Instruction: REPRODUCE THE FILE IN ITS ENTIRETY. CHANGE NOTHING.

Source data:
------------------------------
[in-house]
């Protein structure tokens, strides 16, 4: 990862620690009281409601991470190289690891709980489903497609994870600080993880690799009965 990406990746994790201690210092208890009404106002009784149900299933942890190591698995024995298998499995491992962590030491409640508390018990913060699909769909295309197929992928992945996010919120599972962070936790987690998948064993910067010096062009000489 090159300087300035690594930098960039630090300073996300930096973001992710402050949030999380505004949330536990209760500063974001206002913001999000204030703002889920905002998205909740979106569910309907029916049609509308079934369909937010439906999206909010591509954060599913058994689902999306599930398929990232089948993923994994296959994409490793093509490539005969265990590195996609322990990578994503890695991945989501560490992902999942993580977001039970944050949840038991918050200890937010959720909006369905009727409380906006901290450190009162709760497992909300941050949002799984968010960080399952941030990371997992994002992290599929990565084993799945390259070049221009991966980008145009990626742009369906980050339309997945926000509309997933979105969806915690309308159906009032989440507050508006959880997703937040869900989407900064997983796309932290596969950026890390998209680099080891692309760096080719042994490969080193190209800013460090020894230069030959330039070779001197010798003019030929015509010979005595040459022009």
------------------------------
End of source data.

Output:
[in-house]
């Protein structure tokens, strides 16, 4: 990862620690009281409601991470190289690891709980489903497609994870600080993880690799009965 990406990746994790201690210092208890009404106002009784149900299933942890190591698995024995298998499995491992962590030491409640508390018990913060699909769909295309197929992928992945996010919120599972962070936790987690998948064993910067010096062009000489 090159300087300035690594930098960039630090300073996300930096973001992710402050949030999380505004949330536990209760500063974001206002913001999000204030703002889920905002998205909740979106569910309907029916049609509308079934369909937010439906999206909010591509954060599913058994689902999306599930398929990232089948993923994994296959994409490793093509490539005969265990590195996609322990990578994503890695991945989501560490992902999942993580977001039970944050949840038991918050200890937010959720909006369905009727409380906006901290450190009162709760497992909300941050949002799984968010960080399952941030990371997992994002992290599929990565084993799945390259070049221009991966980008145009990626742009369906980050339309997945926000509309997933979105969806915690309308159906009032989440507050508006959880997703937040869900989407900064997983796309932290596969950026890390998209680099080891692309760096080719042994490969080193190209800013460090020894230069030959330039070779001197010798003019030929015509010979005595040459022009």